Wednesday, 30 March 2016

Daylight saving - do we still need it?




The big question is do we need daylight savings in the modern world? To answer that we need to look at why we have it in the first place.






Did you remember about the clocks going forward? According to Twitter, there was a very large number of you that didn't. 



The idea was first raised in the UK by William Willett in 1907. He noticed that valuable morning hours were being wasted in the Summer. He produced a flyer called The Waste of Daylight.


He was keen to prevent people from wasting vital hours of light during summer mornings. His idea to achieve this was to move clocks forward achieved backwards by 80 minutes.  Using the four Sundays of April, everyone would move their clocks forward 20 minutes each week. Then in September, they would move them back again. Image that? It's bad enough twice a year...

This time it was :-)

Willet campaigned for the rest of his life, to have this introduced. His efforts are even recognised in a commemorative sundial - set to daylight savings in Petts Wood, near where he lived.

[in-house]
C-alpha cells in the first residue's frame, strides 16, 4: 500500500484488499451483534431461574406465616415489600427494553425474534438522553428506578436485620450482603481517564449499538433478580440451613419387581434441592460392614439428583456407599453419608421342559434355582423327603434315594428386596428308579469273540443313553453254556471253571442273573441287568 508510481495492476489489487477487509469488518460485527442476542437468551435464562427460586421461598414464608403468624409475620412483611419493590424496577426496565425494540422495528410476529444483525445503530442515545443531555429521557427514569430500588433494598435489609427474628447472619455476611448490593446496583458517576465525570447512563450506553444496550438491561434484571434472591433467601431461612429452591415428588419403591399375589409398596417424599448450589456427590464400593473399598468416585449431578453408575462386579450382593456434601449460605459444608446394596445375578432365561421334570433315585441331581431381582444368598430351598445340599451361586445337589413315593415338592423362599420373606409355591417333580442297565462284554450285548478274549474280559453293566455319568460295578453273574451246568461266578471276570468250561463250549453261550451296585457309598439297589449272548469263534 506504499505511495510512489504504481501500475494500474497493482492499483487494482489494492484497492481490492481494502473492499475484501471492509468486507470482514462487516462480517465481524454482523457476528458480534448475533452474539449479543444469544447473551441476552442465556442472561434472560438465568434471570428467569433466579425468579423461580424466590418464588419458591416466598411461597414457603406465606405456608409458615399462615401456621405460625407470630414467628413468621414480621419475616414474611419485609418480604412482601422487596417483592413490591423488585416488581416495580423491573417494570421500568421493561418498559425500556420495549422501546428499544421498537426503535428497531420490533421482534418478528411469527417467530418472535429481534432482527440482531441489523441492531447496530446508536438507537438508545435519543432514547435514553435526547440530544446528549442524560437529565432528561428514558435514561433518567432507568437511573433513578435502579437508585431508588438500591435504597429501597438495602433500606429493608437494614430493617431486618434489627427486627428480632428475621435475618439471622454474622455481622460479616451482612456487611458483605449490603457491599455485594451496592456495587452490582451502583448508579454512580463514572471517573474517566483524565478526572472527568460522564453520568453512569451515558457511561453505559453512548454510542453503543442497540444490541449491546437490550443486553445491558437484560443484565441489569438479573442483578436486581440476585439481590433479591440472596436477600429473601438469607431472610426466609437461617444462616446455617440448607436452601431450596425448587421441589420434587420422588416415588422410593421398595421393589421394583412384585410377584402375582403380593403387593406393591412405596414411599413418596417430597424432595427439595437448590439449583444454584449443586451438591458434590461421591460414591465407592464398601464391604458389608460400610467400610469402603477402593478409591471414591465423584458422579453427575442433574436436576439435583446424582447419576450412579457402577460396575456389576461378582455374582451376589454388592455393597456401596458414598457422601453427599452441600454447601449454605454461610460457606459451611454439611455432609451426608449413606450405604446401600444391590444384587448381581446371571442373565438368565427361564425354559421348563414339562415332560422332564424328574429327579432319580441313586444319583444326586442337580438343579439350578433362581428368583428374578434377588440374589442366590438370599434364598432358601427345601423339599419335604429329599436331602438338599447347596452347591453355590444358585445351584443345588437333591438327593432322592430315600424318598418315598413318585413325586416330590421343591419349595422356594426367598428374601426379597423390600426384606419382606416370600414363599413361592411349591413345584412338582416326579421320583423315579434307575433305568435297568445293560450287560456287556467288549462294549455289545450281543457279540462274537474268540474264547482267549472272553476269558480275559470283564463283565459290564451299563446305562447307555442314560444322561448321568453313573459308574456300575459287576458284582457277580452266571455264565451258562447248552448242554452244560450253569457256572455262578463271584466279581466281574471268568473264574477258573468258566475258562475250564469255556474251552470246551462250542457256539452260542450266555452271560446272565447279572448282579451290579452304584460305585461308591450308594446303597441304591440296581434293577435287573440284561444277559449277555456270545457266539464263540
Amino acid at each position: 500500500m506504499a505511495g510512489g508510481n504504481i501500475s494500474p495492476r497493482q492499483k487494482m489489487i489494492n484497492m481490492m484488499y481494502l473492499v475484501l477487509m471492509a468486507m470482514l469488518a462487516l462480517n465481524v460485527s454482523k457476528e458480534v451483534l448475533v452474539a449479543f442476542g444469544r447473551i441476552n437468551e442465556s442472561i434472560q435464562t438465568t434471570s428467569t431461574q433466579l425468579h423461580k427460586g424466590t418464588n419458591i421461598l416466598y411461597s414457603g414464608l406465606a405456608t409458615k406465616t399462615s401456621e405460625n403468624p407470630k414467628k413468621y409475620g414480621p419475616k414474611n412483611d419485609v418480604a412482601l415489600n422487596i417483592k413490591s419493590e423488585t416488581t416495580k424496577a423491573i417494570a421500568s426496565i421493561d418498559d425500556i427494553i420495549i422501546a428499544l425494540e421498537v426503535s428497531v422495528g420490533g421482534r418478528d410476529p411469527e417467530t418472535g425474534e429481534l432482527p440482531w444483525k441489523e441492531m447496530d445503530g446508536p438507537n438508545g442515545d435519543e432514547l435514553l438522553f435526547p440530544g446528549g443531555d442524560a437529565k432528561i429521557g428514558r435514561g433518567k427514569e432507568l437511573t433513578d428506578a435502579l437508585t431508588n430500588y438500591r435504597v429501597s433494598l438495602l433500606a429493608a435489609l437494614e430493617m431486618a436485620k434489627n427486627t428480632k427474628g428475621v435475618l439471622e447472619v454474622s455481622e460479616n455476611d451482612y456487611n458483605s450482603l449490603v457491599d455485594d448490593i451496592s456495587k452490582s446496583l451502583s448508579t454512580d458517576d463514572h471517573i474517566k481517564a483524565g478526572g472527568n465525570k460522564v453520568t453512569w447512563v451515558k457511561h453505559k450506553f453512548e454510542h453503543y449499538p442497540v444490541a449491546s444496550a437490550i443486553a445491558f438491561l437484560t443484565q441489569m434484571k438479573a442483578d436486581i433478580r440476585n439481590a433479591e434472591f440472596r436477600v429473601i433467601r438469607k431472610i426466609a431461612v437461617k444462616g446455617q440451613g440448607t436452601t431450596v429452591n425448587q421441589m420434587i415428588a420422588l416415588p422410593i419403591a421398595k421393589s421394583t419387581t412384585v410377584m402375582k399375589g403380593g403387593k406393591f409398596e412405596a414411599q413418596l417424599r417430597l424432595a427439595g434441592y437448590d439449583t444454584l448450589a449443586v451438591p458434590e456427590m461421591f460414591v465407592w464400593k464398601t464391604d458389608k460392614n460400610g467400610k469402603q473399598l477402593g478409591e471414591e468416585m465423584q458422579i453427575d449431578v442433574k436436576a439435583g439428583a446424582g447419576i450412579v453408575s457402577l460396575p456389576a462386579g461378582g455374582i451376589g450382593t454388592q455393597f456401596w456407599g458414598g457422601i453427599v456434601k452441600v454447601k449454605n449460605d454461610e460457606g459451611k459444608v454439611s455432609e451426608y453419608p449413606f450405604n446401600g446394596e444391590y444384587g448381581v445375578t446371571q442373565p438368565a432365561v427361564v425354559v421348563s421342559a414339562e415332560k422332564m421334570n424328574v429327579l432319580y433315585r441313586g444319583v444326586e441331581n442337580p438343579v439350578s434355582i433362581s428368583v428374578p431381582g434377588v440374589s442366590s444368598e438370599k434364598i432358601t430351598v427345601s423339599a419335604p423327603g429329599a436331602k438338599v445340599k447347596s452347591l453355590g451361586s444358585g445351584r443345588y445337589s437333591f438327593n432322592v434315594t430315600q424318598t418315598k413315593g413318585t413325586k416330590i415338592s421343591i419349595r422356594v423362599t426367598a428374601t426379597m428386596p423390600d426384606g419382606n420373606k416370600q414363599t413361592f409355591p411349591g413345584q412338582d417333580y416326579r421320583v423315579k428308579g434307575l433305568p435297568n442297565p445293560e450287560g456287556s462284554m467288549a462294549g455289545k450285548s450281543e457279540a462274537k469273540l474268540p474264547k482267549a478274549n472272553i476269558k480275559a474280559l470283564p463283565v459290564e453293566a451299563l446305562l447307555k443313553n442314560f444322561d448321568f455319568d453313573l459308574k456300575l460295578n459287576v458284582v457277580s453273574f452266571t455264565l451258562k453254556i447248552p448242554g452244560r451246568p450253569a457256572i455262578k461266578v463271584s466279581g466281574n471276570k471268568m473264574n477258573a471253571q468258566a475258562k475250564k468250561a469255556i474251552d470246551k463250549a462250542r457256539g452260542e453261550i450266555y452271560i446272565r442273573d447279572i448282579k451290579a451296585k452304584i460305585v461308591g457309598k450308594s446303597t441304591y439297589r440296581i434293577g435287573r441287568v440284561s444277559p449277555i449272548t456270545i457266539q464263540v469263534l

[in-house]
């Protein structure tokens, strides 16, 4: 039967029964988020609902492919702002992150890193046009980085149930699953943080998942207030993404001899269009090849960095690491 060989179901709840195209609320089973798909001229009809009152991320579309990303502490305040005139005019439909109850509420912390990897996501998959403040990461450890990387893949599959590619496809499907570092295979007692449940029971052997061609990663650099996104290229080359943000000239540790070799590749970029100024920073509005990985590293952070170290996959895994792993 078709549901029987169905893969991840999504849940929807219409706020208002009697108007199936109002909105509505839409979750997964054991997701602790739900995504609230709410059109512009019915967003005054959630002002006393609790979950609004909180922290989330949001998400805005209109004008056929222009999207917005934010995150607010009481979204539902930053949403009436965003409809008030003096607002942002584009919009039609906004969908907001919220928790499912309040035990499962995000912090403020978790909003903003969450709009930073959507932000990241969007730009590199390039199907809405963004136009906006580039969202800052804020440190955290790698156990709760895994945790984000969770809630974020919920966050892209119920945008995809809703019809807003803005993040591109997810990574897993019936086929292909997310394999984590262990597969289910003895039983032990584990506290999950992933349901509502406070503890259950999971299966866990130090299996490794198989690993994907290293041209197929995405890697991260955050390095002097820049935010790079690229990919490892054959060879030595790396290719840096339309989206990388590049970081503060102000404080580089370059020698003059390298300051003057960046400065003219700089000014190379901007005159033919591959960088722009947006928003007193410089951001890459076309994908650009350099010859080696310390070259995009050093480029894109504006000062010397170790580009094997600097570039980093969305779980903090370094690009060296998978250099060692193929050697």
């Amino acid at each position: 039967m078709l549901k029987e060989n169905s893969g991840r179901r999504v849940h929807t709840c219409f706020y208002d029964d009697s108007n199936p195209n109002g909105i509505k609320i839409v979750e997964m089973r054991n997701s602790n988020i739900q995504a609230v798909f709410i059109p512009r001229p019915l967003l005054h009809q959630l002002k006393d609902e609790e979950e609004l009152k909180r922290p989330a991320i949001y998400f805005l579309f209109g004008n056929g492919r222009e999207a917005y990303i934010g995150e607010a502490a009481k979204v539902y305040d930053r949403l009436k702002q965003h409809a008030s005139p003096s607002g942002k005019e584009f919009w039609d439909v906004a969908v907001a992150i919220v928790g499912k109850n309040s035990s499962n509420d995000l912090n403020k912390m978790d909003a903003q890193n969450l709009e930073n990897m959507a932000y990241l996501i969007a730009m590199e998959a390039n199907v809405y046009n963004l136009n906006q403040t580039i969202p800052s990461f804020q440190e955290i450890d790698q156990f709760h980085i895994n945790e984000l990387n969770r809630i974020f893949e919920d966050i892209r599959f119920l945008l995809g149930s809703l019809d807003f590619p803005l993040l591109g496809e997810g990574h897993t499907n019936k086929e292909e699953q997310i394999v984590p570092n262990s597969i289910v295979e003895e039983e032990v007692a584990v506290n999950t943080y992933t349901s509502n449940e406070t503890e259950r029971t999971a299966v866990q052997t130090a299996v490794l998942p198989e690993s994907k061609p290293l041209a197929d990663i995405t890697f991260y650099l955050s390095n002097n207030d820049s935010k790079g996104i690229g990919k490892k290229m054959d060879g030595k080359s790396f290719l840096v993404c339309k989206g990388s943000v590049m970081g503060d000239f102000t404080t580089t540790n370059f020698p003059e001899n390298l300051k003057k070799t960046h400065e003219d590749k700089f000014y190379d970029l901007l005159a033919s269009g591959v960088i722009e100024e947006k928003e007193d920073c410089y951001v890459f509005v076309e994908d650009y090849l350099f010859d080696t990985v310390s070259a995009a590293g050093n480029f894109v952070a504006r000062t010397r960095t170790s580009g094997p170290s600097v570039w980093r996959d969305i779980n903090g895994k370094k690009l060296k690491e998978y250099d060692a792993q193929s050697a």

Willett died in 1915, 1 year before German introduced the clock changes. Britain finally adopted the idea a month after Germany. Obviously, at that time we were in the middle of the First World War, and it was felt that it could help our economy. The press reported on the change widely.

One weird fact is that William Willett is the Geat Great Grandfather of Coldpay singer Chris Martin - who sang a song called clocks and another song called daylight!

Home Office poster announcing restoration of Greenwich Time, 1916  
There is a bit more history to Daylight Savings, like during the Second World War, clocks were not put back an hour in 1940 at the end of summer, causing us to be 2 hours ahead of GMT, called British Double Summer Time (BDST). A similar thing happened in 1947 (Post-War) due to fuel shortages, Britain went back onto BDST.

So, this initial question do we still need Daylight Saving - there are many calling for it to be scrapped. Saying it doesn't fit a modern society. It causes huge confusion all around the world, as not every country has daylight savings, and some don't use nice round figures like an hour.

In 2011, MP Rebecca Harris put a bill forward calling for a permanent daylight savings change. It didn't get very far, and was dropped.

A YouGov poll the same year showed 53% of us support moving the clocks forward an hour permanently, while 32% don't. Of course, in Scotland, where the days are shorter, the idea was like a lead balloon. Apparently year round BST was trialled in Northern Scotland from 1968 to 1971, but there was a net increase in people killed or seriously injured...
So we will leave you to decide whether we should have year round BST (GMT+1). The Golf Industry did a study in the 1980's showing they would earn an extra £240 million with just one extra month of daylight savings. What do you think?


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